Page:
Sunday, May 29, 2022

 Another quiet day. Old friends from Birmingham are staying in my house and feeding my cats. They came to see me today with some much-needed shirts. They will be away tomorrow, though, and I can go back to worrying.

Knitting went well. The body of the sweater now measures 8 1/2”. I remain on target to finish it (to the armholes) (14”) by the time I leave here on Saturday. 

 We had a family Zoom meeting today largely on the subject of what to do with me. Some, at least, think I should stay here another week while they organise live-in care for Drummond Place. I don’t think we’ve quite reached that extremity, but it is certainly a comfort here, at night, to know that help is so near if needed. And Helen is certainly carrying a heavy load.



  1. Anonymous8:39 PM

    Oh dear, Jean, you are caught in the midst of some difficult decisions that seem to happen to those of us in our 80's. Janet in Seattle

  2. When I had heart surgery last year, I knew that my husband couldnt cope with a change of scene, so had a live -in carer for the 12 days I was away. He knew her well as she does some Care times for him, and I have a feeling she spoilt him! For him , to remain at home, was the best solution. Eighties are no fun that's for sure.

  3. I'm wondering whether you might be able to manage with scheduled visits from carers during the day and a commode at your bedside for during the night. Getting to the bathroom without risking falls can be a problem, especially for those with low blood-pressure. Two friends in their seventies have experienced this recently. But it will always be a difficult decision for you and your family. I feel for you.

  4. Mary Lou3:05 PM

    Very difficult decisions! How has the physical training gone? Do you feel stronger?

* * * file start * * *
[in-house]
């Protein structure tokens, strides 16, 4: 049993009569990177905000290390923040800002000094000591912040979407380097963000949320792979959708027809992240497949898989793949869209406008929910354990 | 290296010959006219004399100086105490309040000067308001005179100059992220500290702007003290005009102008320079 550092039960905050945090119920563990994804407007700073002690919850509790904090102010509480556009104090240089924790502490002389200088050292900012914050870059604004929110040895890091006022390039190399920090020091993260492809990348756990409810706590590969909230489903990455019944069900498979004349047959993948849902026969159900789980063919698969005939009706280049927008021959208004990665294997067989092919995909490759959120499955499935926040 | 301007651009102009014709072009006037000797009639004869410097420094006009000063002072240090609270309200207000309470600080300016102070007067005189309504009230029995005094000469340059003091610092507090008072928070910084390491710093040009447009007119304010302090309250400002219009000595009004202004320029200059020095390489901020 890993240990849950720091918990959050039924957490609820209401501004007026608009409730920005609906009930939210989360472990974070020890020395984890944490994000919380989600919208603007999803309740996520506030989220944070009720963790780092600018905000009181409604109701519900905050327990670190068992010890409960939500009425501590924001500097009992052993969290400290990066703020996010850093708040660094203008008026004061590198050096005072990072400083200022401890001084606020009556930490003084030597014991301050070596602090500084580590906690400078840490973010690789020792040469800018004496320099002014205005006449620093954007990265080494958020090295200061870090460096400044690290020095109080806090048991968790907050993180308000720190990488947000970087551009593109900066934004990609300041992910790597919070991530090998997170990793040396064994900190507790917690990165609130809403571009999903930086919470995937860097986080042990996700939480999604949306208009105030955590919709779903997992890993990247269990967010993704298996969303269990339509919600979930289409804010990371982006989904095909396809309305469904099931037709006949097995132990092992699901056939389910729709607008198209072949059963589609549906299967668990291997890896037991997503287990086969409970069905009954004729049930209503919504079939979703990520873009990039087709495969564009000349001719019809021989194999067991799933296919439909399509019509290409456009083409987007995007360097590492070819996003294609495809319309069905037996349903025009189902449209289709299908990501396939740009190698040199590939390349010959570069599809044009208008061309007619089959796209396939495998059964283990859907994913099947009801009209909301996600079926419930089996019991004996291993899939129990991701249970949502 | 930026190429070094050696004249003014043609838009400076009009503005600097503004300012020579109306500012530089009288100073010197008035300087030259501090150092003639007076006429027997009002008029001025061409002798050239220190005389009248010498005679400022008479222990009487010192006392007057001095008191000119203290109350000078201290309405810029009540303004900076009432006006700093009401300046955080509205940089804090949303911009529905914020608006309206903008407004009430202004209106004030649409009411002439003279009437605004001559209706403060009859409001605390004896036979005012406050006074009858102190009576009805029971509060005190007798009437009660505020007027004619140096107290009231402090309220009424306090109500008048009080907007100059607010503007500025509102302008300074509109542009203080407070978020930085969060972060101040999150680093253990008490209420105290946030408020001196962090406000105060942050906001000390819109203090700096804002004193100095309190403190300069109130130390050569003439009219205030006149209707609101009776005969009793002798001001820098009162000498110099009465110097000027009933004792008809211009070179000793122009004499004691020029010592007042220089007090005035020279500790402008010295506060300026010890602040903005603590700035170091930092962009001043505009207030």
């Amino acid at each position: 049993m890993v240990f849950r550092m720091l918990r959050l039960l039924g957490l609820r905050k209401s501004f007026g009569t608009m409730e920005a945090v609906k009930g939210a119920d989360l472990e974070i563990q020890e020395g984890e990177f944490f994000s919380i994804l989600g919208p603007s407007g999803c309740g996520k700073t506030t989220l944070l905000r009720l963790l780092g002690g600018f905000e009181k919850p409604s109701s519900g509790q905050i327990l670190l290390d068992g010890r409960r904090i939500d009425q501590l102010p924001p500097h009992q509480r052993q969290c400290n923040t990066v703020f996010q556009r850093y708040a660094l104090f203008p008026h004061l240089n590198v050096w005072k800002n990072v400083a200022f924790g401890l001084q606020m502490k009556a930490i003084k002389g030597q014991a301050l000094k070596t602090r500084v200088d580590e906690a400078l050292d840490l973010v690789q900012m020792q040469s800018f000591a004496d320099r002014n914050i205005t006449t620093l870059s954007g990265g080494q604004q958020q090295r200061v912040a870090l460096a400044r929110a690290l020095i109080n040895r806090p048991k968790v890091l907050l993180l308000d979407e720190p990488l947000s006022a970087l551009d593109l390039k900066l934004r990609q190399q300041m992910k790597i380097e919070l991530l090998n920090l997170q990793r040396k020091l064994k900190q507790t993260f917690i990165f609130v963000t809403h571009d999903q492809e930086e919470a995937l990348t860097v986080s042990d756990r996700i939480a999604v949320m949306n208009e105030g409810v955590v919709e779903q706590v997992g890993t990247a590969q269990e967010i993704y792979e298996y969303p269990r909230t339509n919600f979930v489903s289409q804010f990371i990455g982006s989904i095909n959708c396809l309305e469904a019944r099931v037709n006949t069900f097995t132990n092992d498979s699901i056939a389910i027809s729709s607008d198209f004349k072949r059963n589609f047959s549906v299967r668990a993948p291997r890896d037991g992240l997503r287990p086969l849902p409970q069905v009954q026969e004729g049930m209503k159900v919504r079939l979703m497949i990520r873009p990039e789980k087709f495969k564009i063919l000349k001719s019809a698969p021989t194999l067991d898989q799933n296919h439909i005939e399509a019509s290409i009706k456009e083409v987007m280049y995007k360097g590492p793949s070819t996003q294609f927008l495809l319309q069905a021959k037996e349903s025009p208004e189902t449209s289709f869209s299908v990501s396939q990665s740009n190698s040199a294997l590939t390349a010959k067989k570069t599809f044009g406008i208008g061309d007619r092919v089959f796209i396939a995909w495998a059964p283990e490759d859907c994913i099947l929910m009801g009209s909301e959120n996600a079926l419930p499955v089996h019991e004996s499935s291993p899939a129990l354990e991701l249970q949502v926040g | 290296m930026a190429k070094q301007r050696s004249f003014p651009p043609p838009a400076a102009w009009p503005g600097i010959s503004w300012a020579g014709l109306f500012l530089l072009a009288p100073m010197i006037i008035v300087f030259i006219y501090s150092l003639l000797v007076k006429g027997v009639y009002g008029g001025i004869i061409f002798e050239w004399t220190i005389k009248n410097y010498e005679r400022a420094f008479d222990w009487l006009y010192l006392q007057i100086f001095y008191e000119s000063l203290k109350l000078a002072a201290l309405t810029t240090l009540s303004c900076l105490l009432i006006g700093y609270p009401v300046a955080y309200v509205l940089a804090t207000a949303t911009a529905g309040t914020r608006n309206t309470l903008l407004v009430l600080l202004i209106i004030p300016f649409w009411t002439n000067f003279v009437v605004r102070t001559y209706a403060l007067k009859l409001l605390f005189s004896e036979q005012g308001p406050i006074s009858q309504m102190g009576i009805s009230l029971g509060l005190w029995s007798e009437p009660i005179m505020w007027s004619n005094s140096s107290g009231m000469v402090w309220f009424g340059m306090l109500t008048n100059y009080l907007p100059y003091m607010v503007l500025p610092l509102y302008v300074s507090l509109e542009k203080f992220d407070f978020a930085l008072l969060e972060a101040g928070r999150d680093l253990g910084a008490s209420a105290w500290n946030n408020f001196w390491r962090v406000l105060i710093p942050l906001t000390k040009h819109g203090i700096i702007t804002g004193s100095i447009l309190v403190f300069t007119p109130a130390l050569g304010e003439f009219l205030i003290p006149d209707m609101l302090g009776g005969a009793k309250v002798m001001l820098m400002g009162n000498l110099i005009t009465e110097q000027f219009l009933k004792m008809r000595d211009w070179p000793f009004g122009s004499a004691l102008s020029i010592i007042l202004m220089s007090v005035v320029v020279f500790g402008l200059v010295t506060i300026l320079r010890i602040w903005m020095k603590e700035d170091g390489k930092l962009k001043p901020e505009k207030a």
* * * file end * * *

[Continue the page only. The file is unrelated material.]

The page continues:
5. Anonymous7:22 PM

    Another observation - when we moved from our house to a care home, I missed my cat most of all. Take note Jean. Janet in Seattle

  6. Anonymous8:28 AM

    This is a tough issue and I feel for you, and also for your loving family. My observations over the years, for what they are worth, are that the loving family desperately want their elder relative to be safe and protected. The elder, on the other hand, wants to be "happy" (probably "at home" even with its attendant risks) rather than in what many might feel was a benign captivity.
    In the end my mother chose residential care rather than live in attendants at the family home, because she said that the live-ins would change the dynamic and atmosphere so much that it would not feel like her own home any more anyway. In the intervening period she did get some amusement from the regular carer visits we organised for her privately. They don't "cook" though, just heat up ready meals which someone else has to supply and unpack and put into store for the elder individual. Both my parents loathed ready meals. Jean, I think you have my e-mail address if you want to chat about any of this. I'll mail you my phone number too....